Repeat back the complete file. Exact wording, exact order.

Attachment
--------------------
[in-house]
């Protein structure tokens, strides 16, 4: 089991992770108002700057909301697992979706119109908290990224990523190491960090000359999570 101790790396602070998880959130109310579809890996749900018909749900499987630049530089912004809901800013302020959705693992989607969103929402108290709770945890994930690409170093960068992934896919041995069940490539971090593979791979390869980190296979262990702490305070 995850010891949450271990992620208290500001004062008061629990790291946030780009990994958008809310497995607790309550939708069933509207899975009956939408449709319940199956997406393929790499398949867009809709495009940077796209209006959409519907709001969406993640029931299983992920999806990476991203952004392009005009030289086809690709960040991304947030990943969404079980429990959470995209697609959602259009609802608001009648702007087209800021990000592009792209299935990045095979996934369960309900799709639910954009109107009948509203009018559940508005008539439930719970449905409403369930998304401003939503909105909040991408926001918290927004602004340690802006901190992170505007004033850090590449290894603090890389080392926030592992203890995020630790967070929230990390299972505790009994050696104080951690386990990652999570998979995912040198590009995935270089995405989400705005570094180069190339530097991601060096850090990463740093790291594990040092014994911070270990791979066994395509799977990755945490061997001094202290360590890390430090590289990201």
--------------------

[in-house]
């Protein structure tokens, strides 16, 4: 089991992770108002700057909301697992979706119109908290990224990523190491960090000359999570 101790790396602070998880959130109310579809890996749900018909749900499987630049530089912004809901800013302020959705693992989607969103929402108290709770945890994930690409170093960068992934896919041995069940490539971090593979791979390869980190296979262990702490305070 995850010891949450271990992620208290500001004062008061629990790291946030780009990994958008809310497995607790309550939708069933509207899975009956939408449709319940199956997406393929790499398949867009809709495009940077796209209006959409519907709001969406993640029931299983992920999806990476991203952004392009005009030289086809690709960040991304947030990943969404079980429990959470995209697609959602259009609802608001009648702007087209800021990000592009792209299935990045095979996934369960309900799709639910954009109107009948509203009018559940508005008539439930719970449905409403369930998304401003939503909105909040991408926001918290927004602004340690802006901190992170505007004033850090590449290894603090890389080392926030592992203890995020630790967070929230990390299972505790009994050696104080951690386990990652999570998979995912040198590009995935270089995405989400705005570094180069190339530097991601060096850090990463740093790291594990040092014994911070270990791979066994395509799977990755945490061997001094202290360590890390430090590289990201």